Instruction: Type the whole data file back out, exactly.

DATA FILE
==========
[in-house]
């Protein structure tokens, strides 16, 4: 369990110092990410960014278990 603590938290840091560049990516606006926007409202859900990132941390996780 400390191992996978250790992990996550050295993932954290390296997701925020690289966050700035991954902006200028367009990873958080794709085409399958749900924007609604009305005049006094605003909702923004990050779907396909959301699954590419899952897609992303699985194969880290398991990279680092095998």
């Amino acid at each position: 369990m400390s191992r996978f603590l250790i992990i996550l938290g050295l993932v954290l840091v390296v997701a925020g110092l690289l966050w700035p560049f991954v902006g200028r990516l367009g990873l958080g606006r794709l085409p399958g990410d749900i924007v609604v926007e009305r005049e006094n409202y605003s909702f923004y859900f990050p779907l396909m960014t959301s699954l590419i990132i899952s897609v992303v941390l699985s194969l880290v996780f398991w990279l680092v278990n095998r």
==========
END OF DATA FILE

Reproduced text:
[in-house]
């Protein structure tokens, strides 16, 4: 369990110092990410960014278990 603590938290840091560049990516606006926007409202859900990132941390996780 400390191992996978250790992990996550050295993932954290390296997701925020690289966050700035991954902006200028367009990873958080794709085409399958749900924007609604009305005049006094605003909702923004990050779907396909959301699954590419899952897609992303699985194969880290398991990279680092095998």
């Amino acid at each position: 369990m400390s191992r996978f603590l250790i992990i996550l938290g050295l993932v954290l840091v390296v997701a925020g110092l690289l966050w700035p560049f991954v902006g200028r990516l367009g990873l958080g606006r794709l085409p399958g990410d749900i924007v609604v926007e009305r005049e006094n409202y605003s909702f923004y859900f990050p779907l396909m960014t959301s699954l590419i990132i899952s897609v992303v941390l699985s194969l880290v996780f398991w990279l680092v278990n095998r």